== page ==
Pianist Dang Thai Son opens Chopin Festival in Miami

 

On Sunday evening, June 24th, Dang Thai Son, winner of the 1980 Chopin Competition in Warsaw, played an interesting recital in Miami to open a Chopin Festival organized by Kevin Kenner, winner of the 1990 Chopin Competition. For many years Dang Thai son had not been allowed to play in the United States because he was born in Hanoi, Vietnam. His program consisted of works by Schubert, Chopin, Paderewski, and Liszt. Opening with Schubert’s Allegretto in C minor, D.915 and the 12 German Dances, D.790, Dang Thai Son’s soft pianissimos and pedaling were magical. His wonderful sonority, pedaling, and remarkable fingers were also evident in the three Chopin Mazurkas, although his approach to the Barcarolle did not make me forget Moiseiwitsch, Rubinstein or Horowitz.

After intermission, his approach to five Paderewski miniatures was again often magical. The concluding Reminiscences of Bellini’s Norma by Liszt brought the audience to its feet but did not erase the indelible memory of Ivan Davis’s incomparable performances of the Norma Paraphrase in which brilliant virtuosity was coupled with a unique understanding and affection for Italian opera that was without peer. The encore, the slow movement from Schubert’s late Sonata, D. 958, was again conveyed with beautiful, soft sonority.

End

Archived in these categories: Piano, Romantic Era


Alexey Trushechkin Recital in Aptos

It was a highly enthusiastic audience that turned out Sunday afternoon, June 24, to hear Russian pianist Alexey Trushechkin perform a recital presented jointly by Joseph Sekon and the Episcopal Church of St. John the Baptist in Aptos. Twenty-eight-year-old Trushechkin, a product of the Moscow Conservatory and presently a graduate student at Columbus State University in Columbus, Georgia, has all the attributes we would expect from a Russian-trained virtuoso. He has a masterful technique that knows no limitations, an expressive style that shapes phrases with elegant conviction, and a genuinely sympathetic feeling for a wide variety of romantic and 20th-century repertoire.  Read full story

Archived in these categories: 20th Century, Piano, Romantic Era


The Perils of Perfection: SF Symphony and Daniil Trifonov

 

Music by Sibelius and Rachmaninov provided the intense musical landscapes traversed by the San Francisco Symphony, Michael Tilson Thomas conducting, for the series June 21-24 at Davies Hall. The first half of the concert, devoted to the last two Sibelius symphonies, projected as consummate a sense of orchestral homogeneity and sumptuousness of tone as has been my privilege to experience. Guest pianist Daniil Trifonov joined the orchestra for a massive rendition of the Rachmaninov Third Piano Concerto, the much-familiar score’s here having received an idiosyncratic interpretation that makes us wonder what happens when a flawless technical command has nowhere to go than “other.” Read full story

Archived in these categories: 20th Century, Concerto, Orchestral, Romantic Era


Hartnell Community Choir at Church of the Wayfarer

On June 10, Church of the Wayfarer in Carmel was the acoustically lovely setting for the Hartnell Community Choir’s ambitious program under the direction of Robin McKee Williams. This small but mighty vocal ensemble continues to prove its vocal chops with challenging music more often programmed with larger groups. The richness of sound and blend with string instruments, piano and flute was more than evident. Four guest vocalists began the program featuring arias and art songs from a variety of composers. Gabriel Faure’s En Sourdine, featuring Kirl Havezov, baritone, set a peaceful feeling that evolved into “the nightingale” singing as the “voice of our despair.” Anna Yelizarova, mezzo-soprano, followed with a most confident, and wide vocal range, Amour from the second act of Camille Saint-Saens “Sampson and Delila.” What may appear as a love song and enticement for Sampson to go to Delila, is actually a song of vengeance with a wish for the god of love to “pour poison in his heart.” Veronica Jensen, mezzo-soprano, displayed a very flirty and strong Carmen from the moment she walked on. There was no doubt as to what was on Carmen’s mind. In Nemico della patria, from Umberto Giordano’s “Andrea Chenier”, Krassen Karagiozov, baritone, sang of being the “Enemy of the Fatherland.” Strength of conviction and emotion was consistent throughout the aria finishing with “the only truth is passion.” The piano mastery of Marina Thomas underpinning these strong soloists goes without saying. It was as if Thomas was an orchestra unto herself. Read full story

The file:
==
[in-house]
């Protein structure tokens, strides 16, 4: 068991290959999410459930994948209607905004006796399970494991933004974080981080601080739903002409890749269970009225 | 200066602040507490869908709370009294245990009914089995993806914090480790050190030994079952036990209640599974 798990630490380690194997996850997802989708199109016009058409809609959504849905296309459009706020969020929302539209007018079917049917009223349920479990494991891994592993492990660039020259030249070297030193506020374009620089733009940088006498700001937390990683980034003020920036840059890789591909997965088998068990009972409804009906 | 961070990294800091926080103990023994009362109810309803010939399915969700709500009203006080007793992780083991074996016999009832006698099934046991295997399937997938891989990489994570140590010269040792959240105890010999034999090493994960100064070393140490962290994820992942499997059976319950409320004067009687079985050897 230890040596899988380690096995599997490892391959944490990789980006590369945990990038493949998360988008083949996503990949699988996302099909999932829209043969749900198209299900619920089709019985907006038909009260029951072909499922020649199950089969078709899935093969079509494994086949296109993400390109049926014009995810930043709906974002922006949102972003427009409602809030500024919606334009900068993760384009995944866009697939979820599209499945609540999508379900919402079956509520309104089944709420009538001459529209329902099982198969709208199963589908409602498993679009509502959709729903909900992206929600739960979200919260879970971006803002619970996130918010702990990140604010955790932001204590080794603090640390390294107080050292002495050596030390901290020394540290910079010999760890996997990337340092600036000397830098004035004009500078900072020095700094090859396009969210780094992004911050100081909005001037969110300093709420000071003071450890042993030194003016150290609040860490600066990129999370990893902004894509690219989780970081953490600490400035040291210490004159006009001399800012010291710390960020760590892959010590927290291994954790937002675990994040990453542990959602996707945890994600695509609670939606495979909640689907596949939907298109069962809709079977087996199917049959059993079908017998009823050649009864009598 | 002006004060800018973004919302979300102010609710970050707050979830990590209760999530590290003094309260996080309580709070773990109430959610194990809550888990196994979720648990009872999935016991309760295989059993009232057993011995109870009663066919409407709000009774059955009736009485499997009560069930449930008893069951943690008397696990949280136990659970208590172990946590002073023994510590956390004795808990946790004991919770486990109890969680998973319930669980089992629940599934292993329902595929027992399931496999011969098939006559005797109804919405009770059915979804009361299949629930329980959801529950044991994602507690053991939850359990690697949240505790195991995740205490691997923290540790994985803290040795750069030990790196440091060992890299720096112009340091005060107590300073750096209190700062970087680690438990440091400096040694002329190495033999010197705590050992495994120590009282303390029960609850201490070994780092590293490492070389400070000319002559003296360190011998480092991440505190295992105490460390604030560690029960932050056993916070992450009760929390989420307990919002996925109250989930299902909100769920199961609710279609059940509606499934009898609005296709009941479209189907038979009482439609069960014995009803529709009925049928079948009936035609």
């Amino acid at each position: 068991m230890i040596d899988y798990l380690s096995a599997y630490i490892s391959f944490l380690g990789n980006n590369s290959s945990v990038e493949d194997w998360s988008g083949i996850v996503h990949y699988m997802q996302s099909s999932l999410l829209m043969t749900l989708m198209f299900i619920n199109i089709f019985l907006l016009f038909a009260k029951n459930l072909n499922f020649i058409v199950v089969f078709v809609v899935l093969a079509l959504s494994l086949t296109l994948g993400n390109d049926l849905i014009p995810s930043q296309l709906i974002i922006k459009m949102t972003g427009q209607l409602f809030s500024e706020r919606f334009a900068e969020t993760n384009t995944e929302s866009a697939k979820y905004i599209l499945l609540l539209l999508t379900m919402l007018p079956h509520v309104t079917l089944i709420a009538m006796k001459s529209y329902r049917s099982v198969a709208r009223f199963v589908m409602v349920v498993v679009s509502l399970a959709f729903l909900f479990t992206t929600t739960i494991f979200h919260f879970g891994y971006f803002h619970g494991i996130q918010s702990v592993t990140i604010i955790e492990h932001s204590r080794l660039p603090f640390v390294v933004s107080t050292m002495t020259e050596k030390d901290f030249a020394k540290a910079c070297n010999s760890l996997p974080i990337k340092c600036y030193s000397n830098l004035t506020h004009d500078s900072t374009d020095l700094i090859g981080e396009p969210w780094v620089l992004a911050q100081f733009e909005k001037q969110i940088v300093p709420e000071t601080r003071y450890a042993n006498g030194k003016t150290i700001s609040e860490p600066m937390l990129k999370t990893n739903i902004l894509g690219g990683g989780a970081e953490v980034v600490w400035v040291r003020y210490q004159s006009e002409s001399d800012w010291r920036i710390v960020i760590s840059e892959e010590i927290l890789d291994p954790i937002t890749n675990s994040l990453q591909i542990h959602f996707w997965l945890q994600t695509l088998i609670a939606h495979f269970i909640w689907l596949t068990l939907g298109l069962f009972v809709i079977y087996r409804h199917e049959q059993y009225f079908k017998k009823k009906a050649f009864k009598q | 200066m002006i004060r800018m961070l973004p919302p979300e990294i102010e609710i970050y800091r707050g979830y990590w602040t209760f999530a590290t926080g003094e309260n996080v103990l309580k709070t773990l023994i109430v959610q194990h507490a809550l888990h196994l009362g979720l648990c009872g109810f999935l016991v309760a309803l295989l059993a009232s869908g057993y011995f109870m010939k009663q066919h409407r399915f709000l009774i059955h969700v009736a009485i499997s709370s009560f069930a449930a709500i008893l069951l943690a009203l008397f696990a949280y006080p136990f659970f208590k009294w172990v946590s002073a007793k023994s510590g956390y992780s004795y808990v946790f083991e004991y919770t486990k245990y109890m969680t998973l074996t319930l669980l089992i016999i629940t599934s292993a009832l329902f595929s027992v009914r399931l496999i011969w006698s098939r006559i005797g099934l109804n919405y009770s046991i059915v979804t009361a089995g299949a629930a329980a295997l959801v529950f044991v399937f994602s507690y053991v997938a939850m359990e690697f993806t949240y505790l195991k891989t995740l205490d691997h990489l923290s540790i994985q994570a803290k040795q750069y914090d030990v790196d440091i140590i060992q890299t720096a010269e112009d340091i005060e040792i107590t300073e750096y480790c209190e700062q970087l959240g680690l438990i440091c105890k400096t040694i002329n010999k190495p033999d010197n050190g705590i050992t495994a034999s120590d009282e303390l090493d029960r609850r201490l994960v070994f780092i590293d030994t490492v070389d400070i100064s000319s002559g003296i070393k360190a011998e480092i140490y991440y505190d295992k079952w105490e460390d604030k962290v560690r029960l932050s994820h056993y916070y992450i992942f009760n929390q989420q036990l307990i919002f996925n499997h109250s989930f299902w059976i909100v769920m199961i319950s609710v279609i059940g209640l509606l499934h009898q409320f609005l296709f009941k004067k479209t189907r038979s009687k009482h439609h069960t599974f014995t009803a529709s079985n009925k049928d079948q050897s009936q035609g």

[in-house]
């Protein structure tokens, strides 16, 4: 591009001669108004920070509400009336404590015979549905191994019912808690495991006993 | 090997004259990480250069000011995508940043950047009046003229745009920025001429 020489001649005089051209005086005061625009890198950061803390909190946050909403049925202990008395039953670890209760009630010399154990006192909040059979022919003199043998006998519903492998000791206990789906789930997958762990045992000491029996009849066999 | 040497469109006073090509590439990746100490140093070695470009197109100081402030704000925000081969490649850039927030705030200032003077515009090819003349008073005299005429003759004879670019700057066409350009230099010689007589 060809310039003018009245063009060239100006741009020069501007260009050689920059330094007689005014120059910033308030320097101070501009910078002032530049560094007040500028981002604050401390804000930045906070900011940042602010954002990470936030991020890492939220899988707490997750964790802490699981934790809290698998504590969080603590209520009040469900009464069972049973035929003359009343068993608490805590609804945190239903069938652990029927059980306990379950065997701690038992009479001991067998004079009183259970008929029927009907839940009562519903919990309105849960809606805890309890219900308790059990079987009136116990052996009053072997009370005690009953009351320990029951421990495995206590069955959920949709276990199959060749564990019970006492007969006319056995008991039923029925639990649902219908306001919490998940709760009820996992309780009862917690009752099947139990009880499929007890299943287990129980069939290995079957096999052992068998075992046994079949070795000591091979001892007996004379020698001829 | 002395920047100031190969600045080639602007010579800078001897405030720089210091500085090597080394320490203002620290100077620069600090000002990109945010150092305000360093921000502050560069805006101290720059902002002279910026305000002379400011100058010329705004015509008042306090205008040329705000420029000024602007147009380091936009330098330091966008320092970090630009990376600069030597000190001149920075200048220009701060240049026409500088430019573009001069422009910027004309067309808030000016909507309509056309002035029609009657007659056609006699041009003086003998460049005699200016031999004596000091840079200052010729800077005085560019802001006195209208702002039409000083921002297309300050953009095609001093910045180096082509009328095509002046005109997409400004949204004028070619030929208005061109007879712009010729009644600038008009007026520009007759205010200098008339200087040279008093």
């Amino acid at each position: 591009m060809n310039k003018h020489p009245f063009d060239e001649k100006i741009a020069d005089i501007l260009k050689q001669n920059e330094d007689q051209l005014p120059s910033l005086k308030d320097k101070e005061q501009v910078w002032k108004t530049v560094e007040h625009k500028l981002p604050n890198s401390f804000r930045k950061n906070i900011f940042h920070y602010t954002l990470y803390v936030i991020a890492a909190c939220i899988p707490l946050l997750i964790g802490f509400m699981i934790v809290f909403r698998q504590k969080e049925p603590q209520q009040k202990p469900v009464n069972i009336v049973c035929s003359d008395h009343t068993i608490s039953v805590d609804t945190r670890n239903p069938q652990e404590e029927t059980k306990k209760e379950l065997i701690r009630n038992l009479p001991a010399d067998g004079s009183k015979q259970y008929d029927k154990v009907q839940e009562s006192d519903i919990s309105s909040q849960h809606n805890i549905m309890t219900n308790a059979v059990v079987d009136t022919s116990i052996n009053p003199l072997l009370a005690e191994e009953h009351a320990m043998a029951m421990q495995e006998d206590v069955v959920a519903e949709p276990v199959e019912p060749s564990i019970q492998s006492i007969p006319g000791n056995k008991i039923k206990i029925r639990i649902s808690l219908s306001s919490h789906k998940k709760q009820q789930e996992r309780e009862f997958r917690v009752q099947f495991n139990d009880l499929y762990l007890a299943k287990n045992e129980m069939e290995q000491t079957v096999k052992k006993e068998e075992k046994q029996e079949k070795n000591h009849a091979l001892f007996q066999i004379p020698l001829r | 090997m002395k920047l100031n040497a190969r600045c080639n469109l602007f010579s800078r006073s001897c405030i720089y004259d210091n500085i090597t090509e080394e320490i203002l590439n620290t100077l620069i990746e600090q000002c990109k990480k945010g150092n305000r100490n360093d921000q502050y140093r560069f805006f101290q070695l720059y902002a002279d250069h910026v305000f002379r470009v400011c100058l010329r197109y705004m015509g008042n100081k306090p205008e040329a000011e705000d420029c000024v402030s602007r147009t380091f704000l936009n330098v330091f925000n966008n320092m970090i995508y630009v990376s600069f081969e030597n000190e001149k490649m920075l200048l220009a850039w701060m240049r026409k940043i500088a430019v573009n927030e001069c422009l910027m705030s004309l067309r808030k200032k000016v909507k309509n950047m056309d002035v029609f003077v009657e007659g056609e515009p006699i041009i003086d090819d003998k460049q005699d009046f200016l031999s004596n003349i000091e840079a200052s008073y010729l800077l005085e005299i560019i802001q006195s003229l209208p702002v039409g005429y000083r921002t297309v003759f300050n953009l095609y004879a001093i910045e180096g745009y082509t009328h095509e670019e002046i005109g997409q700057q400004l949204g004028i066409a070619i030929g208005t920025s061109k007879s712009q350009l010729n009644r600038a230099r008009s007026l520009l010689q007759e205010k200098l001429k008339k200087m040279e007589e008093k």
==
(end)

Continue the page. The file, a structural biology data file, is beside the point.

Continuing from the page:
Archived in these categories: 20th Century, Choral, Romantic Era


Modesty and Poise: A Recital by Seong-Jin Cho

The final Steinway Society recital of its 2017-18 season took place at the California Theatre in San Jose on Monday, May 28, featuring Korean pianist Seong-Jin Cho, winner of the First Prize at the 2015 Chopin International Competition in Warsaw. Cho performed works by Schumann, Beethoven, Debussy, and Chopin, a program that became notable not so much for expressive fireworks, but for an artistic sense of restraint and demure poise that had us listening to every note intensely. Even the impassioned Piano Sonata No. 3 in B Minor, Op. 58 (1844) of Chopin displayed more poetry and compressed ardor than  bravura and flamboyant gestures. Perhaps only in his second encore, Chopin’s famed “Revolutionary” Etude, did Cho reveal his gifts for the outwardly demonstrative mode the large, blatantly jingoistic, audience had clamored for from the moment Cho stepped on stage. Read full story

Archived in these categories: Piano, Romantic Era